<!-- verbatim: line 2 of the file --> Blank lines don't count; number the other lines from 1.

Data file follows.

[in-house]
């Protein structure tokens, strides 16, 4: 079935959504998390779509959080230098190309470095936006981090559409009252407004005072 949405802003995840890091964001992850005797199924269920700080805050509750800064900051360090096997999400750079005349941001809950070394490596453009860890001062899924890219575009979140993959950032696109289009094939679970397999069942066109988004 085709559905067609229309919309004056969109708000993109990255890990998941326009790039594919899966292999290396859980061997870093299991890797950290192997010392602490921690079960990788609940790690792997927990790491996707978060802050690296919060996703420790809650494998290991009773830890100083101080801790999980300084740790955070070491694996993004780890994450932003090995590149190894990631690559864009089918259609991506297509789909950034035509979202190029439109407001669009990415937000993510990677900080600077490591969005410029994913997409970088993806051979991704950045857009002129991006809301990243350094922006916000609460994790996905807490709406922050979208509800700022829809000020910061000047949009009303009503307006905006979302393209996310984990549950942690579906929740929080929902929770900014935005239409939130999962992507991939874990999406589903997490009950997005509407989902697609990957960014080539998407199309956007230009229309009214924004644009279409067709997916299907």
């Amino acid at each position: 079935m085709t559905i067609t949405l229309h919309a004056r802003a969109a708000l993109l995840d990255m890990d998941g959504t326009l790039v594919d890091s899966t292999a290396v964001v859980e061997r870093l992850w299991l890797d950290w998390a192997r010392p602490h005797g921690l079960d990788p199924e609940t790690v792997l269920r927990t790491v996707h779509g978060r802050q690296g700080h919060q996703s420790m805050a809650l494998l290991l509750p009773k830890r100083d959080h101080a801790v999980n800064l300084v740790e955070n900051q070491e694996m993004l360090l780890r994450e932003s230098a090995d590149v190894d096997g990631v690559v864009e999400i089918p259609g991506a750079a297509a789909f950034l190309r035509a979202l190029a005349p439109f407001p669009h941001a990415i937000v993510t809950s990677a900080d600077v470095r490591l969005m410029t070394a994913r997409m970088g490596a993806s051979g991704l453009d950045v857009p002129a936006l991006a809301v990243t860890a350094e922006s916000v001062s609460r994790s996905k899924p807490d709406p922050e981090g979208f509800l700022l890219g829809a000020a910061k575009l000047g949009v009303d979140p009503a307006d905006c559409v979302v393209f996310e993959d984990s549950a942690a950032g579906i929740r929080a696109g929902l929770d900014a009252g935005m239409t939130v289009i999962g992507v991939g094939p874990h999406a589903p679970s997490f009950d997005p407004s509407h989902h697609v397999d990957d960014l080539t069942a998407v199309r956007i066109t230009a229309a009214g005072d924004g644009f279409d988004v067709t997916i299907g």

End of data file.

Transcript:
């Protein structure tokens, strides 16, 4: 079935959504998390779509959080230098190309470095936006981090559409009252407004005072 949405802003995840890091964001992850005797199924269920700080805050509750800064900051360090096997999400750079005349941001809950070394490596453009860890001062899924890219575009979140993959950032696109289009094939679970397999069942066109988004 085709559905067609229309919309004056969109708000993109990255890990998941326009790039594919899966292999290396859980061997870093299991890797950290192997010392602490921690079960990788609940790690792997927990790491996707978060802050690296919060996703420790809650494998290991009773830890100083101080801790999980300084740790955070070491694996993004780890994450932003090995590149190894990631690559864009089918259609991506297509789909950034035509979202190029439109407001669009990415937000993510990677900080600077490591969005410029994913997409970088993806051979991704950045857009002129991006809301990243350094922006916000609460994790996905807490709406922050979208509800700022829809000020910061000047949009009303009503307006905006979302393209996310984990549950942690579906929740929080929902929770900014935005239409939130999962992507991939874990999406589903997490009950997005509407989902697609990957960014080539998407199309956007230009229309009214924004644009279409067709997916299907």